reversed, expunged or called into question by issuance of a federal writ of habeas corpus. See also
Wilkinson v. Dotson, 544 U.S. 74, 81, 125 S. Ct. 1242, 1247, 161 L. Ed. 2d 253 (2005) (state
prisoners may use only habeas remedies when they seek to invalidate duration of confinement,
either directly through injunction compelling speedier release or indirectly through judicial
determination that necessarily implies unlawfulness of State’s custody); Echols v. Kemna, 511 F.3d
783, 785 (8th Cir. 2007) (explaining that a petitioner generally must fully exhaust all available state
remedies before commencing a federal habeas action to invalidate his commitment). Therefore,
Jones’s claim that his right to a speedy trial was violated is barred by Heck v. Humphrey.
Jones has failed to allege any facts which, if true, would establish that his arrest violated the
Fourth Amendment. Jones’s allegation that he was “illegally seized from [his] home” is conclusory.
Without more, Jones fails to state a claim for which relief may be granted. See Twombly, 550 U.S.
at 555. Therefore, Jones’s Fourth Amendment claim must be dismissed pursuant to section 1915A.
Jones’s entire allegation regarding his Confrontation Clause claim is the following paragraph
in his complaint:
On April 22, 2009 the trial date of CR-2008-1753 the court’s violated right to a fair
trial and the right to confrontation when they allowed testimony from Dr. Faast that
the allege victim in CR-2008-0891 had contracted and S.T.D. but she never gave
direct testimony that petitioner was the contractor. Then the court’s allowed allege
victim knowing with full knowledge prosecutor and public defender that you can’t
cross-examine witness who don’t have prior statements. The prosecutor used
CR-2008-0891 to prove penetration from and S.T.D.
Jones does not allege that Dr. Faast or the alleged victim testified as to out of court statements.
Rather, Jones’s complaint is that Dr. Faast did not testify as to Jones’s status as “the contractor.”
The Confrontation Clause applies to testimonial hearsay statements—out of court statements offered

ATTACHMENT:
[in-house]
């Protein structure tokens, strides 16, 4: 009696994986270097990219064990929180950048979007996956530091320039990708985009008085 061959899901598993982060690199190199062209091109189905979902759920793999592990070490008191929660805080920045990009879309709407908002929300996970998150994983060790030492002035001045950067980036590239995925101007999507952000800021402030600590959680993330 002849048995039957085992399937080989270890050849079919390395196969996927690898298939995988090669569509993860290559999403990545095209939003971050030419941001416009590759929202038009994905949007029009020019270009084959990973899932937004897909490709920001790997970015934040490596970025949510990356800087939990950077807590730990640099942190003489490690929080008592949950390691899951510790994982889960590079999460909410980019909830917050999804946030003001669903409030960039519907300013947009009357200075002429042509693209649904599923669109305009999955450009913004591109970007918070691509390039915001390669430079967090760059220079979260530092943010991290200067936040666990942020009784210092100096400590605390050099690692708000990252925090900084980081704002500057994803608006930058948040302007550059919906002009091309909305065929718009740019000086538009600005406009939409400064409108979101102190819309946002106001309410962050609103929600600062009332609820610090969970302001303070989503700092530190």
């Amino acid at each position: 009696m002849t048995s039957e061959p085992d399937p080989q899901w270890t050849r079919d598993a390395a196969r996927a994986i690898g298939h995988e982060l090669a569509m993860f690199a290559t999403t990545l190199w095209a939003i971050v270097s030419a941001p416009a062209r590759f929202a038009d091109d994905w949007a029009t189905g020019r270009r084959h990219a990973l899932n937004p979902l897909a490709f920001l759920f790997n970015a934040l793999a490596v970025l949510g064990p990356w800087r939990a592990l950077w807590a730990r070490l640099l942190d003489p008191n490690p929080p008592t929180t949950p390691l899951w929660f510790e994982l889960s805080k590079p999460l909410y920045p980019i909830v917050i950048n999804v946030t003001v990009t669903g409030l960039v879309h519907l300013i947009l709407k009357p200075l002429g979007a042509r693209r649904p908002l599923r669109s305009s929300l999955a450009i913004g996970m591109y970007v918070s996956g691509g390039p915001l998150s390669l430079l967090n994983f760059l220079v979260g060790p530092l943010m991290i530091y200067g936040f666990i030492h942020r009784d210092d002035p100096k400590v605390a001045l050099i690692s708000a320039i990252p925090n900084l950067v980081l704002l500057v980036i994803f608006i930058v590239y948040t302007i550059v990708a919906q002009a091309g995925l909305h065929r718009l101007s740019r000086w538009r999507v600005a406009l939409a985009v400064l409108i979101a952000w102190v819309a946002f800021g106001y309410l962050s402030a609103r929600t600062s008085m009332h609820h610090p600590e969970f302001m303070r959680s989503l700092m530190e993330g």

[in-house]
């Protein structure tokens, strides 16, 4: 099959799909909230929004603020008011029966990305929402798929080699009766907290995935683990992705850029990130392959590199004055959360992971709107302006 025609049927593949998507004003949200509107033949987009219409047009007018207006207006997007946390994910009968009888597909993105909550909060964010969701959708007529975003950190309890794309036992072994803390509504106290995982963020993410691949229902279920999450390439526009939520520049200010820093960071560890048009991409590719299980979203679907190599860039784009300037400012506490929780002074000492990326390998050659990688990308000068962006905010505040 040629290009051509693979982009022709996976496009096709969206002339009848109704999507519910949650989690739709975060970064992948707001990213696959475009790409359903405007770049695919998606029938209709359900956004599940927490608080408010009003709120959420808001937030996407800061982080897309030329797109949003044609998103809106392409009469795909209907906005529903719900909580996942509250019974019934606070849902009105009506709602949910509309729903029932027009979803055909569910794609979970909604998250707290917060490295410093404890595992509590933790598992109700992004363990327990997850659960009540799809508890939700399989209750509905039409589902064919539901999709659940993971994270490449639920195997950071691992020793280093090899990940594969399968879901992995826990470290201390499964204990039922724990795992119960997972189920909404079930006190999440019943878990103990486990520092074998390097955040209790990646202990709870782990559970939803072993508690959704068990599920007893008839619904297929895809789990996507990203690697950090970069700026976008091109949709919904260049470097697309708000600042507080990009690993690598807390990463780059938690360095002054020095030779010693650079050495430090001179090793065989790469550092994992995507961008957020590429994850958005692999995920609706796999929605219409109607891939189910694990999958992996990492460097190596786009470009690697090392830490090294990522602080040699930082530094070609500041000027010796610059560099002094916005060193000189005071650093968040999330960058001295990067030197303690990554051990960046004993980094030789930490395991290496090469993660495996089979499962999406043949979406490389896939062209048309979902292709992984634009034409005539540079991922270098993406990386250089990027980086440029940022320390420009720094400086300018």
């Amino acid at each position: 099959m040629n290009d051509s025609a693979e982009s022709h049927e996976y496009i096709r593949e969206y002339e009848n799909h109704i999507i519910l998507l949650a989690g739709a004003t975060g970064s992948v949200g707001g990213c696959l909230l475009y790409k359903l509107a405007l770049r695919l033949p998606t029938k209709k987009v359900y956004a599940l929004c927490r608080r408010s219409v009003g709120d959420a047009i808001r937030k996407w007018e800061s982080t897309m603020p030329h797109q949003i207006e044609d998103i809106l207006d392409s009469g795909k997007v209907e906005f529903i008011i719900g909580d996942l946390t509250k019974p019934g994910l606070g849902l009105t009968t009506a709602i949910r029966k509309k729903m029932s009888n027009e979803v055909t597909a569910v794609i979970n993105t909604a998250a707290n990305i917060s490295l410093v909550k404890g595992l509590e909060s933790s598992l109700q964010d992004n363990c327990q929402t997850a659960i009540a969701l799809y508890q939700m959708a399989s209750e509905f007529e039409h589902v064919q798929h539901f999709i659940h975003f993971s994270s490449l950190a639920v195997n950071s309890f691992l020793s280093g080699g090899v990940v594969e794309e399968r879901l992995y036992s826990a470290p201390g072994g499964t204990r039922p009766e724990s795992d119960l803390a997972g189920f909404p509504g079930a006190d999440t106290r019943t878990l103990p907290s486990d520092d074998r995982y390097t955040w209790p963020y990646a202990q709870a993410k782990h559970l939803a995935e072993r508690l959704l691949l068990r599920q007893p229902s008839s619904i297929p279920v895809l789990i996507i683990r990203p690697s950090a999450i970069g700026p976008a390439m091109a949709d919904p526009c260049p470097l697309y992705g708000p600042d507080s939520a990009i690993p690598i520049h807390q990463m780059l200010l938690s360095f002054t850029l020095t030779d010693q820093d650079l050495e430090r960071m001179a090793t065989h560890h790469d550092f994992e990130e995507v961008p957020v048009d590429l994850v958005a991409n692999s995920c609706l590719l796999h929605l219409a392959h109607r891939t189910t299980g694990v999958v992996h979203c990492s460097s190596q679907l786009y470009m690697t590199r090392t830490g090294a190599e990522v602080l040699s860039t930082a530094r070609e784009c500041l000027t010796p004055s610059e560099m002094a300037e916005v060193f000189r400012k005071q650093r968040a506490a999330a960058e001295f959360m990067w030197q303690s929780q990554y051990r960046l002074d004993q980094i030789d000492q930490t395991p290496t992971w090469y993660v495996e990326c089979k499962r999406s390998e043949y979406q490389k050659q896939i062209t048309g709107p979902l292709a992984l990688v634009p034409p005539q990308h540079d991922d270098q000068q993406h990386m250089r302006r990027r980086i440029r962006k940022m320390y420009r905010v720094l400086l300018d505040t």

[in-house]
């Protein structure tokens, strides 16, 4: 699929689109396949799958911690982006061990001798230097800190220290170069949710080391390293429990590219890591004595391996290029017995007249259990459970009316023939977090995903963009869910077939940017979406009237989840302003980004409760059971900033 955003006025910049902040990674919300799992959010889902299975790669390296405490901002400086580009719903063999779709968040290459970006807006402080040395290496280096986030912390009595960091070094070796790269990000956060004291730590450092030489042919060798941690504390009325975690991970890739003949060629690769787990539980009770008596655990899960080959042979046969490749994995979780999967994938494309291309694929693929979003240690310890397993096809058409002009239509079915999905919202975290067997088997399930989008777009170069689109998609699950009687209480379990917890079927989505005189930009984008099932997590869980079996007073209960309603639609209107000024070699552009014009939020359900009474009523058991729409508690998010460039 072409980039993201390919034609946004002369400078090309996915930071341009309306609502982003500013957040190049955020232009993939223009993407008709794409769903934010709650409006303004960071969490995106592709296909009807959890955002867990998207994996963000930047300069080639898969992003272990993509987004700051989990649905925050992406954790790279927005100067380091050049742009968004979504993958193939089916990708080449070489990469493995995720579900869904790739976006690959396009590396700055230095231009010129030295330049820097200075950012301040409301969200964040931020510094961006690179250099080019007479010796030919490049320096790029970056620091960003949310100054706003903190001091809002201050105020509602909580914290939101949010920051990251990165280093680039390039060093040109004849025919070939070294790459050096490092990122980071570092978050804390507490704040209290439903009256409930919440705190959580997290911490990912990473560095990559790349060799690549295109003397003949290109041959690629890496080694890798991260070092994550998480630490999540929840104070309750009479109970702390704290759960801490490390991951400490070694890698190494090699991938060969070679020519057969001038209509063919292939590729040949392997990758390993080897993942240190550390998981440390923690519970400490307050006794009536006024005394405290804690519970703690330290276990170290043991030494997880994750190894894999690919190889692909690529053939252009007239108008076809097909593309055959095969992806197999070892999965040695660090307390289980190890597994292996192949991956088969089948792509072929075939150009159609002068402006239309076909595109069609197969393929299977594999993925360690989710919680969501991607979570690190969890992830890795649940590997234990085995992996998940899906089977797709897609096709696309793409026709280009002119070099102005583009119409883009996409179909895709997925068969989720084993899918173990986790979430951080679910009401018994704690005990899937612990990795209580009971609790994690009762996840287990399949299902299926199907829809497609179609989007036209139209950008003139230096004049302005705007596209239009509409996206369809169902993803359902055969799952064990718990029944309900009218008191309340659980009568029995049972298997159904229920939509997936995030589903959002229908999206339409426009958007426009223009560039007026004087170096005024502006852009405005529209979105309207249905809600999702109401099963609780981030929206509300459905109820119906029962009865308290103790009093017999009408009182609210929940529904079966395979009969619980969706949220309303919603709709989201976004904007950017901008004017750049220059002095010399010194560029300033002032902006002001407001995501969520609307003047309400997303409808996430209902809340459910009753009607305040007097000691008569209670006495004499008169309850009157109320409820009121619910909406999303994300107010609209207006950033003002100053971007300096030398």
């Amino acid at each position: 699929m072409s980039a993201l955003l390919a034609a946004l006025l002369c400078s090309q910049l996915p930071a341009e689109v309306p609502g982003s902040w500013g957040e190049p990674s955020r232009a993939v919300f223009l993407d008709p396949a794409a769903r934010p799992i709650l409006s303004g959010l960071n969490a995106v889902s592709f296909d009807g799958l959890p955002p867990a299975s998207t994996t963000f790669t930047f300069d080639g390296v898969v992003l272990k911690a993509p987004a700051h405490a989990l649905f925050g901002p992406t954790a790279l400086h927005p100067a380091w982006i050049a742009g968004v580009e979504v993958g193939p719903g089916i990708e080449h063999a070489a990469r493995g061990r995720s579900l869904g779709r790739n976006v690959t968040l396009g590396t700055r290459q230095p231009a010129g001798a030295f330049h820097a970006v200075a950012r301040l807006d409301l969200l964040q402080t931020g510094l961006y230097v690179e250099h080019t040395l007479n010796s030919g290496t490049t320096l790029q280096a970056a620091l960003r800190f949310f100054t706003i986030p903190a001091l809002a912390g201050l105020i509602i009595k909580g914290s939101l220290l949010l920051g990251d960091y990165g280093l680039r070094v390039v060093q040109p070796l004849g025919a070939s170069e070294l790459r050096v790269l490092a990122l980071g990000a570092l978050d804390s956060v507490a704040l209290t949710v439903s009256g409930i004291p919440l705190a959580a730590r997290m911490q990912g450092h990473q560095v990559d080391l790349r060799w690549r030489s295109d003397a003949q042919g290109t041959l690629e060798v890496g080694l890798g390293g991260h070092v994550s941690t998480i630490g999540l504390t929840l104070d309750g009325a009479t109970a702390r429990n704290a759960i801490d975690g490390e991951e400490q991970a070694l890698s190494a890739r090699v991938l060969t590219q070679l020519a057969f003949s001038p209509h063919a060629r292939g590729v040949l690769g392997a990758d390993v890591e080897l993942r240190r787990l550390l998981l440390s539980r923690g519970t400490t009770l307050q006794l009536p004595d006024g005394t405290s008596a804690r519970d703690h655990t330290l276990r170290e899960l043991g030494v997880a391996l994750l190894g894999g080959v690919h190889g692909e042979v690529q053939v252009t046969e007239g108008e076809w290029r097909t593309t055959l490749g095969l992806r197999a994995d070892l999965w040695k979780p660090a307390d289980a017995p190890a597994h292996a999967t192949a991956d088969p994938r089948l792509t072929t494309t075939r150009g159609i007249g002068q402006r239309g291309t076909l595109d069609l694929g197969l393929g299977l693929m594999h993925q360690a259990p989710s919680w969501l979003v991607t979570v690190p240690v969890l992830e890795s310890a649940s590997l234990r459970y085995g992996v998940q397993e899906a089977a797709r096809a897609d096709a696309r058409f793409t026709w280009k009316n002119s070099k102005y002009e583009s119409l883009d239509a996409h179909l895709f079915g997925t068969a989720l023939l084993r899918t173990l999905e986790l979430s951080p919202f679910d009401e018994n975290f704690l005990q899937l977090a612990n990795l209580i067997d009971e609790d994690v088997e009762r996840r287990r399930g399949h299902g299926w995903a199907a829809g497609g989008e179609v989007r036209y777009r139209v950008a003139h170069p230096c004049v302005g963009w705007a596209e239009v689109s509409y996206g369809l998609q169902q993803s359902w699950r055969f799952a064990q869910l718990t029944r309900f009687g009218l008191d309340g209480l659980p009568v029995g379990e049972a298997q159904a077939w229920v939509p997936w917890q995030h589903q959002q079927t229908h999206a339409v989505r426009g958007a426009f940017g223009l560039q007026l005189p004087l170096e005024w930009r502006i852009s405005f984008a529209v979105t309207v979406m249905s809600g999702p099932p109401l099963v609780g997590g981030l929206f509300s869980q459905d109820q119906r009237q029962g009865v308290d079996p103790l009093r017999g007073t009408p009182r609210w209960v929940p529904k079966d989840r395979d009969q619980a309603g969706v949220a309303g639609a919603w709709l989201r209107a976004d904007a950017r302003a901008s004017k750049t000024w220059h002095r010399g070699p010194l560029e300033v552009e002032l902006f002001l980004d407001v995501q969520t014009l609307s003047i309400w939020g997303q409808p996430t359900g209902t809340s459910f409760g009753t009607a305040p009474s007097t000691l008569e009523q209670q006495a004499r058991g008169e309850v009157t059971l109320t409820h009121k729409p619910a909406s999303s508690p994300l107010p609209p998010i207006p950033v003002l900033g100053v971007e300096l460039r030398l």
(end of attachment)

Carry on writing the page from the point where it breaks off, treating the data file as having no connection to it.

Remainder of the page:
to prove the truth of the matters asserted. United States v. Holmes, 620 F.3d 836, 841 (8th Cir.
2010). Because a Confrontation Clause violation requires hearsay statements, and because Jones
has failed to allege that Dr. Faast or the alleged victim offered any hearsay statements in their
testimony, Jones has failed to state a claim upon which relief may be granted.1 Therefore, Jones’s
Confrontation Clause claim must be dismissed pursuant to section 1915A.2
IT IS THEREFORE ORDERED THAT:
The complaint of Charles Edward Jones, Sr., is DISMISSED WITHOUT
PREJUDICE for failure to state a claim upon which relief may be granted.
This dismissal counts as a “strike” for purposes of 28 U.S.C. § 1915(g).
The Court certifies that an in forma pauperis appeal taken from the order and
judgment dismissing this action is considered frivolous and not in good faith.
DATED this 17th day of October, 2011.
J. LEON HOLMES
UNITED STATES DISTRICT JUDGE
The opinion of the Arkansas Court of Appeals affirming Jones’s conviction states that both
the doctor and the alleged victim to whom Jones refers here testified. Jones v. State, 2010 Ark. App.
324, 2010 WL 1509491, *2 (Ark. Ct. App. Apr. 14, 2010).
Although not couched as such, it appears that Jones is using this section 1983 civil action
to make a collateral attack on his conviction, which is improper under Heck v. Humphrey. Moore
v. Guesno, 485 F. Supp. 2d 300, 307 (W.D.N.Y. 2007) (“It is settled law that civil lawsuits may not
be used to collaterally attack criminal convictions.”).